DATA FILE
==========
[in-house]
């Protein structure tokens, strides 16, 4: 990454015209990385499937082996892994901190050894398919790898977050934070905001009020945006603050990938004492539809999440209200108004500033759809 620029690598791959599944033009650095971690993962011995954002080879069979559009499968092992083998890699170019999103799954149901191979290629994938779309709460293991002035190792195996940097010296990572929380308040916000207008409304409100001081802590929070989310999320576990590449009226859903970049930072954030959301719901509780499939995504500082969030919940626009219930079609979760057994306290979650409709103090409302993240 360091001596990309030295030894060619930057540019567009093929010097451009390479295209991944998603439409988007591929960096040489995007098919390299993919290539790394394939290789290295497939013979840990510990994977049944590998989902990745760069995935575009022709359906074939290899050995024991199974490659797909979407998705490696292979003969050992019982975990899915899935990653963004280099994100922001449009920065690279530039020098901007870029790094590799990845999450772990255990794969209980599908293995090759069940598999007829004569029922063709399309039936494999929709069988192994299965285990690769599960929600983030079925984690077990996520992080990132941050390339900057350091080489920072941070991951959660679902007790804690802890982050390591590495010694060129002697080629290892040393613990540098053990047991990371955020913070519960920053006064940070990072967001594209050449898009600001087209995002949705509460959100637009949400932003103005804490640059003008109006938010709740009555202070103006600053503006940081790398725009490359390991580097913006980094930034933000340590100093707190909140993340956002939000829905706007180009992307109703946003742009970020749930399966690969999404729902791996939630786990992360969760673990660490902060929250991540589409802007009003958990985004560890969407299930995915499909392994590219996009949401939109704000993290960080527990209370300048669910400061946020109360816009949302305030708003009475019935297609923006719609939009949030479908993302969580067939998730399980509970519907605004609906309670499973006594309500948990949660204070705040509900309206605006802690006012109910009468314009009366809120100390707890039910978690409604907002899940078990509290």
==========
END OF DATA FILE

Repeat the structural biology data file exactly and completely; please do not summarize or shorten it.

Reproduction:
[in-house]
């Protein structure tokens, strides 16, 4: 990454015209990385499937082996892994901190050894398919790898977050934070905001009020945006603050990938004492539809999440209200108004500033759809 620029690598791959599944033009650095971690993962011995954002080879069979559009499968092992083998890699170019999103799954149901191979290629994938779309709460293991002035190792195996940097010296990572929380308040916000207008409304409100001081802590929070989310999320576990590449009226859903970049930072954030959301719901509780499939995504500082969030919940626009219930079609979760057994306290979650409709103090409302993240 360091001596990309030295030894060619930057540019567009093929010097451009390479295209991944998603439409988007591929960096040489995007098919390299993919290539790394394939290789290295497939013979840990510990994977049944590998989902990745760069995935575009022709359906074939290899050995024991199974490659797909979407998705490696292979003969050992019982975990899915899935990653963004280099994100922001449009920065690279530039020098901007870029790094590799990845999450772990255990794969209980599908293995090759069940598999007829004569029922063709399309039936494999929709069988192994299965285990690769599960929600983030079925984690077990996520992080990132941050390339900057350091080489920072941070991951959660679902007790804690802890982050390591590495010694060129002697080629290892040393613990540098053990047991990371955020913070519960920053006064940070990072967001594209050449898009600001087209995002949705509460959100637009949400932003103005804490640059003008109006938010709740009555202070103006600053503006940081790398725009490359390991580097913006980094930034933000340590100093707190909140993340956002939000829905706007180009992307109703946003742009970020749930399966690969999404729902791996939630786990992360969760673990660490902060929250991540589409802007009003958990985004560890969407299930995915499909392994590219996009949401939109704000993290960080527990209370300048669910400061946020109360816009949302305030708003009475019935297609923006719609939009949030479908993302969580067939998730399980509970519907605004609906309670499973006594309500948990949660204070705040509900309206605006802690006012109910009468314009009366809120100390707890039910978690409604907002899940078990509290």